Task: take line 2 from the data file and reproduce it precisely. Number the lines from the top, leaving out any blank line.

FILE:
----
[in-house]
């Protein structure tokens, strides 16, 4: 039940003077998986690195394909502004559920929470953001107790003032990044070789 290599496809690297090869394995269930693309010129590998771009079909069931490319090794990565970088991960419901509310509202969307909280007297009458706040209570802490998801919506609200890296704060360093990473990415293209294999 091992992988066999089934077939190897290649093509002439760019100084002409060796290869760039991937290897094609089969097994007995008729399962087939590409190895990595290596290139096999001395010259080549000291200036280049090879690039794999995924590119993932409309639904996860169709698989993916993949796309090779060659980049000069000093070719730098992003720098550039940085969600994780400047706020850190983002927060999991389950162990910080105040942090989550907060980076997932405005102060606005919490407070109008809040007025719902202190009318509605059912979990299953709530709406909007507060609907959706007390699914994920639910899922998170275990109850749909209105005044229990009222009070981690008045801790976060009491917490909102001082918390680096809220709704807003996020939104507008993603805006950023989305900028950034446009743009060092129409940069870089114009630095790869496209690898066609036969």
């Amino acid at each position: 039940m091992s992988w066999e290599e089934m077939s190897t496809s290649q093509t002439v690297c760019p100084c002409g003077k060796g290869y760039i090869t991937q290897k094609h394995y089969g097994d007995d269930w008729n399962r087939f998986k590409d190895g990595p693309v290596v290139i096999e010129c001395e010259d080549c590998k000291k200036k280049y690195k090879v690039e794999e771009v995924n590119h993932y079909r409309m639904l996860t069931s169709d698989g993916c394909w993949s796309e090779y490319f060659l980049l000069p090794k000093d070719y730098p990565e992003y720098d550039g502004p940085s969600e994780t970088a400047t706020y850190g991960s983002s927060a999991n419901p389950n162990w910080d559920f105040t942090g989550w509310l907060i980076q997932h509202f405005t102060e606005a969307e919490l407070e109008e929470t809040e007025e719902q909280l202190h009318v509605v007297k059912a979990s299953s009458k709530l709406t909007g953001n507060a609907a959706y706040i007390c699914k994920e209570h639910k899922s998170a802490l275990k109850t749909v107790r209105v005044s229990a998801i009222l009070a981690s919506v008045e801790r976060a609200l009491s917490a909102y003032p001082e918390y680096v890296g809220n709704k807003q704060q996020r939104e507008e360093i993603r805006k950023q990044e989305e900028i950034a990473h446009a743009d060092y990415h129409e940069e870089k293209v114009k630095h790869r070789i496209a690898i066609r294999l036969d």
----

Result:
């Protein structure tokens, strides 16, 4: 039940003077998986690195394909502004559920929470953001107790003032990044070789 290599496809690297090869394995269930693309010129590998771009079909069931490319090794990565970088991960419901509310509202969307909280007297009458706040209570802490998801919506609200890296704060360093990473990415293209294999 091992992988066999089934077939190897290649093509002439760019100084002409060796290869760039991937290897094609089969097994007995008729399962087939590409190895990595290596290139096999001395010259080549000291200036280049090879690039794999995924590119993932409309639904996860169709698989993916993949796309090779060659980049000069000093070719730098992003720098550039940085969600994780400047706020850190983002927060999991389950162990910080105040942090989550907060980076997932405005102060606005919490407070109008809040007025719902202190009318509605059912979990299953709530709406909007507060609907959706007390699914994920639910899922998170275990109850749909209105005044229990009222009070981690008045801790976060009491917490909102001082918390680096809220709704807003996020939104507008993603805006950023989305900028950034446009743009060092129409940069870089114009630095790869496209690898066609036969």